Image via Oxford Libraries Graduate Trainees blog

How It Happens is an occasional feature looking at the inner workings of various creative efforts.

The Strange Poetry of an Index

One of the tricks of the trade in academia is: when you pick up a new book, look at the index first. Seeing what terms appear there and which ones have large numbers of references tells you a lot about what the book is about.

I’ve been working on the index to my latest book, a collection of primary sources on the Greco-Persian Wars. Most of the entries are proper names for people, places, and institutions, and their specificity tells you pretty clearly the topic of the book. If you take those out, though, the terms that are left have a strange kind of poetry about them. You could let your imagination wander and dream up some very different books that had these terms in their indices. For your enjoyment:

animals, archers

beer, bees, bread, brick, bridges, bulls

canals, cannibalism, carnelian, cattle, cavalry, chariots, childbirth, clothing, colonies, crown, cuneiform

democracy, diplomacy, disease, dreams

earth and water, earthquakes, esparto, exiles

forgery, fowl, frankincense, frontiers

gifts, goats, gold, grain, guest-friendship

hair, helots, heralds, heroes, hoplites, horses, hostages

incense, ivory

labor, language, lapis lazuli, laws, linen, lions

medicine, mercenaries, merchants, moon, mules, multiculturalism, mummification

oil, ointment, oligarchy, oracles

palaces, papyrus, phalanx, pomegranates, poultry, propaganda

racing, rain, religion, roads

sacrifice, satraps, satrapies, sheep, shields, ships, shipwrecks, sieges, silver, storms, stone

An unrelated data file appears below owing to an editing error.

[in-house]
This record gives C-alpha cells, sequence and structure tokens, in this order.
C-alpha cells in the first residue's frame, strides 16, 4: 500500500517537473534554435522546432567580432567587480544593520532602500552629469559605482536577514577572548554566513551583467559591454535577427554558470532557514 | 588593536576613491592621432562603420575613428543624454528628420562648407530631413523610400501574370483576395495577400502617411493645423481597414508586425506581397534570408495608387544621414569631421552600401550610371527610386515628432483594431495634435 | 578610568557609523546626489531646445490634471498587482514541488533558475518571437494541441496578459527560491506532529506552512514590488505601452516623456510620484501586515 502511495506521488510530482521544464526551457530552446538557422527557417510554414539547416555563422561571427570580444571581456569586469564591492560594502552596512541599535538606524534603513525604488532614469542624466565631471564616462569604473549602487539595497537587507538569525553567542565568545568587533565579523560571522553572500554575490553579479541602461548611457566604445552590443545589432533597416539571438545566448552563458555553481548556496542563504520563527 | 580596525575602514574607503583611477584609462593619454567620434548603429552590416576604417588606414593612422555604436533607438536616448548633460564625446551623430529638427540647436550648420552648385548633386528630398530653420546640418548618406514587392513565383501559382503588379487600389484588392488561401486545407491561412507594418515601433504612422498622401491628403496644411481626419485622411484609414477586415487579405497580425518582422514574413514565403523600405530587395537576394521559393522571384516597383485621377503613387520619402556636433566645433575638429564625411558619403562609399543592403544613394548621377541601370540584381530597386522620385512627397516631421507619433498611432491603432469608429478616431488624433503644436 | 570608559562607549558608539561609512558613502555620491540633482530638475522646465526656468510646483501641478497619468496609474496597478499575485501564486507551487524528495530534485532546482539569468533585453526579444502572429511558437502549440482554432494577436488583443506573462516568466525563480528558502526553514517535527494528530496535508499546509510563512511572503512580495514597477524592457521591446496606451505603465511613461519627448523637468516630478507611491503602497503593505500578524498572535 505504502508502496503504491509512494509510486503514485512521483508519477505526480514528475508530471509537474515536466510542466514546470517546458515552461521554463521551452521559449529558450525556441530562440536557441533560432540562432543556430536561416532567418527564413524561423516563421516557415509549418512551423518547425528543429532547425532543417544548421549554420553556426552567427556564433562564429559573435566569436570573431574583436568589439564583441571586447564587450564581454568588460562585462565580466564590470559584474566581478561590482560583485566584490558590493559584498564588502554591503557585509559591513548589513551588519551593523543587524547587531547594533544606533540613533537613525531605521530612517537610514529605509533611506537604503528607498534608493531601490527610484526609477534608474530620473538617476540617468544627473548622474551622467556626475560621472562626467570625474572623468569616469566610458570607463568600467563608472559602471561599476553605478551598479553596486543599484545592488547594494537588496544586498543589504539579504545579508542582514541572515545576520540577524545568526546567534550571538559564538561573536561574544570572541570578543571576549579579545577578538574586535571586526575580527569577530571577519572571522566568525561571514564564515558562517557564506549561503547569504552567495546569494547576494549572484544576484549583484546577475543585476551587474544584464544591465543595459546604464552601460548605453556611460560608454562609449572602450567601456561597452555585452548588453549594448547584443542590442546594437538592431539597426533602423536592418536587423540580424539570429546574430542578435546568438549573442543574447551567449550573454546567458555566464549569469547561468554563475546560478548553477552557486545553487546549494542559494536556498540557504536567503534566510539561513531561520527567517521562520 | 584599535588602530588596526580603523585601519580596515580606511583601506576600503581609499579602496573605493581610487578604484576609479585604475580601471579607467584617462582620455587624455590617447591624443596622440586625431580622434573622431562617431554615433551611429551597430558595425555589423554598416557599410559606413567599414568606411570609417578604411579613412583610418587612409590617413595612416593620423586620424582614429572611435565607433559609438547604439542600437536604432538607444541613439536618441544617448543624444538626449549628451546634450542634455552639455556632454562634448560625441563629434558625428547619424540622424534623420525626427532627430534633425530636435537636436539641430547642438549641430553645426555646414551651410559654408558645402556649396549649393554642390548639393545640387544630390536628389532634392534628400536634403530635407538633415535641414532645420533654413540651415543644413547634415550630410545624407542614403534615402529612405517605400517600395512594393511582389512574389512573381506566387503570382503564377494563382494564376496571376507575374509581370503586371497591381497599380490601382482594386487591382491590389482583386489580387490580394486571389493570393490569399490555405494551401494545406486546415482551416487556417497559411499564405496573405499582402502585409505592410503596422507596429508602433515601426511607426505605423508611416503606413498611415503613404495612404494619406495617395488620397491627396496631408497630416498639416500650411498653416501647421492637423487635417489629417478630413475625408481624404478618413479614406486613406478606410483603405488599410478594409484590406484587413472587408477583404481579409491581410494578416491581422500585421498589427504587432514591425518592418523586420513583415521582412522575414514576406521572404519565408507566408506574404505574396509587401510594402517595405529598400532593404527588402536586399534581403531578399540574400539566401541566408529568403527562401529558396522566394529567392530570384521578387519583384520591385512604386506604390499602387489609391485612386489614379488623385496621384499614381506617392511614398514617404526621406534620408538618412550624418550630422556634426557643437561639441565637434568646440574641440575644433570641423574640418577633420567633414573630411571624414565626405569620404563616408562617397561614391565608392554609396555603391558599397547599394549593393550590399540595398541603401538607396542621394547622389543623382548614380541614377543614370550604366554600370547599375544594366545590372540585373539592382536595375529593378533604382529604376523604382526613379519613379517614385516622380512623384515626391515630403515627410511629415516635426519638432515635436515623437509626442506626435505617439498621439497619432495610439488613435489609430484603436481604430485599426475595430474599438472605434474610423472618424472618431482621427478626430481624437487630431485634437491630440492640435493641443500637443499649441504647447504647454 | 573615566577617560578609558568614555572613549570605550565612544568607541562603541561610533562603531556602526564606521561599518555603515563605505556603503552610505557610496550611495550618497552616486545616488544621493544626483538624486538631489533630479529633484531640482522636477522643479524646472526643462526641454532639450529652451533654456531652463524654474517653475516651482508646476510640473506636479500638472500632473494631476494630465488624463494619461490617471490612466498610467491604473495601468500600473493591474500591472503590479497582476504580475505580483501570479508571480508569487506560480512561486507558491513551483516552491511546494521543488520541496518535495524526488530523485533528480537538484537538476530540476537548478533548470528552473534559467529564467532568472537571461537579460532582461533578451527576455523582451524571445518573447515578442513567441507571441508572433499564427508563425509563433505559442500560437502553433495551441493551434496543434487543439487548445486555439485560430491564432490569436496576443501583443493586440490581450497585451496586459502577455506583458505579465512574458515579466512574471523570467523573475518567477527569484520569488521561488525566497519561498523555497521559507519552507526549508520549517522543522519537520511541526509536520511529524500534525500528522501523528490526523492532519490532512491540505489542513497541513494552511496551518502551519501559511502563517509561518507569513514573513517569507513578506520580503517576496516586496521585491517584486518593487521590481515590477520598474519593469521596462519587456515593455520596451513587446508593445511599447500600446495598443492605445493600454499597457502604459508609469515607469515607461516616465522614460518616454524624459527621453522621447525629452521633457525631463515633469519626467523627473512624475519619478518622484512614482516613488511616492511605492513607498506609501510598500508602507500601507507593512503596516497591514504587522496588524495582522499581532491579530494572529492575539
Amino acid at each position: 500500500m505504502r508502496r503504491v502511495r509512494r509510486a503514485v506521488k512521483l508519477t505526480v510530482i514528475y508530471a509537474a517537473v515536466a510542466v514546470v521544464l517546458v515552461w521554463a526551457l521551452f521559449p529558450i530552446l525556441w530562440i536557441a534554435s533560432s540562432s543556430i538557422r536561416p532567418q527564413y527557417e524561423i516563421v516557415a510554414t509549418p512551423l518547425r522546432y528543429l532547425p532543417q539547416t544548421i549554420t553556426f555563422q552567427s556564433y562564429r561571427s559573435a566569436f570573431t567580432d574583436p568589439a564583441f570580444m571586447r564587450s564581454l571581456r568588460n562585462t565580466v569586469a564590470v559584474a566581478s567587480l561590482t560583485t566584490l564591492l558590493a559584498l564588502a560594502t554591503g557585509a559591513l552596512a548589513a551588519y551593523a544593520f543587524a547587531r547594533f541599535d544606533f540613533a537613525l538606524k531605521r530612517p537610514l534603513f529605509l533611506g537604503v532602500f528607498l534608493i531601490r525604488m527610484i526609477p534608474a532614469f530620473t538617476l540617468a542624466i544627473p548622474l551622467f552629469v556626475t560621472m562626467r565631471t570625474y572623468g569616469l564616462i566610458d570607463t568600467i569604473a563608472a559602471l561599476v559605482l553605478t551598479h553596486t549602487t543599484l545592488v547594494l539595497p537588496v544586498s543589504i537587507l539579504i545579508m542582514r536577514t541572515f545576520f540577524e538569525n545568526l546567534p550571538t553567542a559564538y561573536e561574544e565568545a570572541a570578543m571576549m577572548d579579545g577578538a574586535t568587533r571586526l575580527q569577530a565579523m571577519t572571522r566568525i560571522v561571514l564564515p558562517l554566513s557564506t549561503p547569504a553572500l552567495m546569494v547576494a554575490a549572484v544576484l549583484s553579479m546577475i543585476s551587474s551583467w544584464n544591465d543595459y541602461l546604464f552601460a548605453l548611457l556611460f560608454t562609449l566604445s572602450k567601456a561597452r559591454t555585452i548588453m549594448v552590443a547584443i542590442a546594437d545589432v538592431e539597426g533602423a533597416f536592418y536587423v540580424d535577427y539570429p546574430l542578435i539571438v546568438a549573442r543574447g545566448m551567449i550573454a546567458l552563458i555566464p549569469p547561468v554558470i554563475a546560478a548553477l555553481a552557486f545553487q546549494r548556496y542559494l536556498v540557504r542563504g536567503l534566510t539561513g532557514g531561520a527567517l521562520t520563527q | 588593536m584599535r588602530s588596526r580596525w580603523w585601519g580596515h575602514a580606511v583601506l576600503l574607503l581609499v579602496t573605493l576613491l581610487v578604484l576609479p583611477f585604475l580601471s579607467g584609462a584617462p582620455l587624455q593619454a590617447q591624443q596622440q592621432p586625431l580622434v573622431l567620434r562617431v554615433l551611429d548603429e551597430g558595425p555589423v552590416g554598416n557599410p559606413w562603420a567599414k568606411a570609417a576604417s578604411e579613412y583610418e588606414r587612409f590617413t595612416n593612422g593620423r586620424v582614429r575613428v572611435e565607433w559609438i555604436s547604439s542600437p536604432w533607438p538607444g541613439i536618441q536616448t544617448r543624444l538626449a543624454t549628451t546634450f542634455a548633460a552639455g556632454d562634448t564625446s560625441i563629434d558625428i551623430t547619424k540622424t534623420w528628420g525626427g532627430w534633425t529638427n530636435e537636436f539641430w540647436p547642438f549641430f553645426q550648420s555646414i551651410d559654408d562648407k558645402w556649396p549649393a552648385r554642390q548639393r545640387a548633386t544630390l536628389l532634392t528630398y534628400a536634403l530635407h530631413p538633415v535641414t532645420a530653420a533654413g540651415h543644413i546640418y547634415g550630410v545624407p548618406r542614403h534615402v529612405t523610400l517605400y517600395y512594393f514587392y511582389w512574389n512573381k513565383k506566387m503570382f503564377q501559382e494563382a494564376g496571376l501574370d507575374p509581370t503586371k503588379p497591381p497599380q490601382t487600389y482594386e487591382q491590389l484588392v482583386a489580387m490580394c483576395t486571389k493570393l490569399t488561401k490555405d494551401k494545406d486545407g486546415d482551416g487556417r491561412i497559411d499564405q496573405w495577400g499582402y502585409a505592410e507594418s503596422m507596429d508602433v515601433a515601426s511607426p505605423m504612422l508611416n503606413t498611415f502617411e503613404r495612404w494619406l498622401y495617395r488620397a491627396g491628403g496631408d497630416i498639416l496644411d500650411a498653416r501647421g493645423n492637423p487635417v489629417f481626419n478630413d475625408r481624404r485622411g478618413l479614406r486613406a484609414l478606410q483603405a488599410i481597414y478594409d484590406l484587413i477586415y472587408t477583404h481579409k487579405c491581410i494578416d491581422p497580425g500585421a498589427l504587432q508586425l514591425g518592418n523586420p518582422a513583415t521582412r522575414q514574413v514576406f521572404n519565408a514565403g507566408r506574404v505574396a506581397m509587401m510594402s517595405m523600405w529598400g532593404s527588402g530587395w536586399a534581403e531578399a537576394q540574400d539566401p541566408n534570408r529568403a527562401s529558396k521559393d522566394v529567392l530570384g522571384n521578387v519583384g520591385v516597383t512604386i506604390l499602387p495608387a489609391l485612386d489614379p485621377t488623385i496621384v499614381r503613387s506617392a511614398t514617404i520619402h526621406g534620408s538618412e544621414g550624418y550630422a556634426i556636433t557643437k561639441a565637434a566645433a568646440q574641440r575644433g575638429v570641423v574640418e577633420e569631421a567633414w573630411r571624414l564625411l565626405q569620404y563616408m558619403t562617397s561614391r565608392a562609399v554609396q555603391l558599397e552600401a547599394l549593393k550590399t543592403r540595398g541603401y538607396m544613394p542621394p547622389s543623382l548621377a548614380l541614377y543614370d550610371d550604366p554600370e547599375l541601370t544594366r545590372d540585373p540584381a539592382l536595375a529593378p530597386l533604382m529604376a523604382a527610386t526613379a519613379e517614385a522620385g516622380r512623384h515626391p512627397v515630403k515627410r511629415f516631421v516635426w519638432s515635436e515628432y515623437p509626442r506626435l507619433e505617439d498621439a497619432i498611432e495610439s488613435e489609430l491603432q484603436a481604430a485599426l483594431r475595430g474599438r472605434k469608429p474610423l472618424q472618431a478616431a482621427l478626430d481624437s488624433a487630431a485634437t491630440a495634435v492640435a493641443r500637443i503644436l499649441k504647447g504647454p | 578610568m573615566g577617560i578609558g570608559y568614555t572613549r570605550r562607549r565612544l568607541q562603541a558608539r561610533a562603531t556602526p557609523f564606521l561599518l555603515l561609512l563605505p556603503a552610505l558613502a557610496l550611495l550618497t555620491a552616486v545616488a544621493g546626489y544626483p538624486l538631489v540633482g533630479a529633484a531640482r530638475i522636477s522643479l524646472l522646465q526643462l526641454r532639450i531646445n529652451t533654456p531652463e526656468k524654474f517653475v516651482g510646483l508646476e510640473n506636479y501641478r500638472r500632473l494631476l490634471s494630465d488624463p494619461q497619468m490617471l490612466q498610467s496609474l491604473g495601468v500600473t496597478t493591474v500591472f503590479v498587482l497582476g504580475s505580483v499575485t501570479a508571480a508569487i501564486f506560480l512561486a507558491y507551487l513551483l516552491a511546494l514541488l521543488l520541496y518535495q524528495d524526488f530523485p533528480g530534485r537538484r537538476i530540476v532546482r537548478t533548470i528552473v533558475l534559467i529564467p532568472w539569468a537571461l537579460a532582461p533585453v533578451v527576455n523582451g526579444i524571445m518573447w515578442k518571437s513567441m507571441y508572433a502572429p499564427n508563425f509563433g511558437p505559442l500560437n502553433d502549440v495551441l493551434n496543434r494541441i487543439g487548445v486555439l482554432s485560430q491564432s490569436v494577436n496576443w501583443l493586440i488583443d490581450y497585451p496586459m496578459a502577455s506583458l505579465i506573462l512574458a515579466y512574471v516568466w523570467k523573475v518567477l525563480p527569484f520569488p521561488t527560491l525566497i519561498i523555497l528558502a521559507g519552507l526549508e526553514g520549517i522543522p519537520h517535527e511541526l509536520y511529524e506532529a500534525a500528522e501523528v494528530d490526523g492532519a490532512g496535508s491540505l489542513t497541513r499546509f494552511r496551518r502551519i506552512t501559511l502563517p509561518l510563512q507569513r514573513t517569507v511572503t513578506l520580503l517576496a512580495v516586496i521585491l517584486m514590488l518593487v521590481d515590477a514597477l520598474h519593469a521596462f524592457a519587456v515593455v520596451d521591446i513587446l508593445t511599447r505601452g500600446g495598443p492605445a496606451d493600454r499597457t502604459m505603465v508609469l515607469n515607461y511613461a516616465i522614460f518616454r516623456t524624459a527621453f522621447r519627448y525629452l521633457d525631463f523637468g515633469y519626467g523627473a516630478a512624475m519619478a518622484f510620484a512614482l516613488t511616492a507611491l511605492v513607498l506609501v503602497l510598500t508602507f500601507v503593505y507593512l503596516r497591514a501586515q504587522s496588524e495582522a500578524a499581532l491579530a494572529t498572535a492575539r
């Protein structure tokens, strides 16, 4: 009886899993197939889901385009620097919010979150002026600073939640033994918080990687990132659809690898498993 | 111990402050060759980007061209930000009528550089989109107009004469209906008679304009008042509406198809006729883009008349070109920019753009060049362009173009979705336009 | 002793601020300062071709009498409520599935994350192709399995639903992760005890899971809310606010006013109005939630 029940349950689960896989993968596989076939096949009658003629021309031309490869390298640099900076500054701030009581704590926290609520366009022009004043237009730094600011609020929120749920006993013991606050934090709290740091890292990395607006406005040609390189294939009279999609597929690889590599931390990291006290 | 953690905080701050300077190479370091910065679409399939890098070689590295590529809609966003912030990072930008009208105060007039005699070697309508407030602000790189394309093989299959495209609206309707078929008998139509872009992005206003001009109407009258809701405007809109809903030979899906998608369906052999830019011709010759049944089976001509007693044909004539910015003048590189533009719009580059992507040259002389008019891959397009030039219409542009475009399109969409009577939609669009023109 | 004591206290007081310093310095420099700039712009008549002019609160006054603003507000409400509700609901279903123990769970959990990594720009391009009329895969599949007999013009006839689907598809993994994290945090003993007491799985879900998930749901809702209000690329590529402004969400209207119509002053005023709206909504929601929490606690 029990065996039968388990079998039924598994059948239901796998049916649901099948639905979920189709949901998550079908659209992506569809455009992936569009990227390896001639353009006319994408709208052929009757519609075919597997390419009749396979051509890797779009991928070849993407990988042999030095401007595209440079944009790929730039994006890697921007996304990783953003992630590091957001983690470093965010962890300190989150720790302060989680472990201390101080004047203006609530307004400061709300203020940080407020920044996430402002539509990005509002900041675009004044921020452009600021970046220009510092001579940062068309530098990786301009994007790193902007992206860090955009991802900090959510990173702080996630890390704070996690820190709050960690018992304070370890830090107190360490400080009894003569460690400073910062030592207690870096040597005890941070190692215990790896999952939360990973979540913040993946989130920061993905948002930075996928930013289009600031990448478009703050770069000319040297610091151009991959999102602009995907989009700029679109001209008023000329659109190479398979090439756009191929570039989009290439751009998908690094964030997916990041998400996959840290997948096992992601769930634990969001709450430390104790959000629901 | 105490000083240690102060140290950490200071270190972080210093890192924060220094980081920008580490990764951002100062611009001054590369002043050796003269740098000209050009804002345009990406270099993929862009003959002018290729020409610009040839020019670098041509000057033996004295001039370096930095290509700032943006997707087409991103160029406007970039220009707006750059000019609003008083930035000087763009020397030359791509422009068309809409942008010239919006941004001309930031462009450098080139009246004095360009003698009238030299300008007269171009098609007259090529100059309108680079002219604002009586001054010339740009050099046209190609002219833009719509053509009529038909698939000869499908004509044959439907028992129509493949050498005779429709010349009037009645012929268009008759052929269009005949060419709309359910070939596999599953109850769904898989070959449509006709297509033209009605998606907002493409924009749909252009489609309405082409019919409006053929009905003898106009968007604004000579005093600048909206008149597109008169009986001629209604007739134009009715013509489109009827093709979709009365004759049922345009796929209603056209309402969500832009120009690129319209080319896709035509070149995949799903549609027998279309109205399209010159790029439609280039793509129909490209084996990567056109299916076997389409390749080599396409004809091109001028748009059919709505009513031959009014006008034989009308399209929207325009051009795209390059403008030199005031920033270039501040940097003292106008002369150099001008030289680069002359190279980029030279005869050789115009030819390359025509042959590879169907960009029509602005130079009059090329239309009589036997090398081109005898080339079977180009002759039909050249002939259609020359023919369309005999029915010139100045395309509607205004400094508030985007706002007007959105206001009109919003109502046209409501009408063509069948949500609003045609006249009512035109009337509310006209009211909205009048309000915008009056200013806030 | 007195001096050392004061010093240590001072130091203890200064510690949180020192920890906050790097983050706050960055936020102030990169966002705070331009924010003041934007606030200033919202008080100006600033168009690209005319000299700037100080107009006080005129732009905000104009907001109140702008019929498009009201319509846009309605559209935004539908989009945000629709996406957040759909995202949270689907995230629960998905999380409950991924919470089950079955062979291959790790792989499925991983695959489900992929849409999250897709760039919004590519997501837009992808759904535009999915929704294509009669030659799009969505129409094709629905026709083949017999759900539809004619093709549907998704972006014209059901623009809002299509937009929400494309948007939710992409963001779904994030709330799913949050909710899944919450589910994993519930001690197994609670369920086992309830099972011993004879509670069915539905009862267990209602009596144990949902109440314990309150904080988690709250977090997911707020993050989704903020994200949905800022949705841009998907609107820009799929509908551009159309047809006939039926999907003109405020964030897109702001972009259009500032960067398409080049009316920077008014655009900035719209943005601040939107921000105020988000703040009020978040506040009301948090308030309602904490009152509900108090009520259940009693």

temples, tolerance, tombs, trade, translation, tribute, triremes, turquoise, tyrants

walls, water, wind, wine, wood

How It Happens is an occasional feature looking at the inner workings of various creative efforts.

Moving a Whole Town: Kiruna, Sweden

Kiruna is a small Swedish town of about 17,000 people in the Norrbotten county and the northernmost town in Sweden. And it’s on the move to escape a literal undermining.

Kiruna Environs Small

The Kirunavaara iron ore mine (run by the state-owned LKAB) is expanding too close to the town center. Already in 2004, it was decided that a new center would be built; a site some 3 km away was since selected.

BBC Kiruna Mine and Town Map

Also, according to the 2010 decision by the municipal council, some of the westernmost areas of town—in fact, if I’ve understood it correctly, most of them—would also be razed and new areas built eastwards, so that the town gradually moves away from the mine. At least if things go according to an ambitious plan that runs up to the year 2100.

The new areas were planned to be more walkable, with better public transit, close to shops and other amenities that are hoped to attract residents. The move also involves moving the railroad and the local highway.

The map diagrams below show projections for high-density (red) and low-density (green) population areas from 2018 to 2100, and serve as an easier way to wrap one’s head around a massive moving project like this:

Ghilardi Hellsten Kiruna 4Ever Pop Density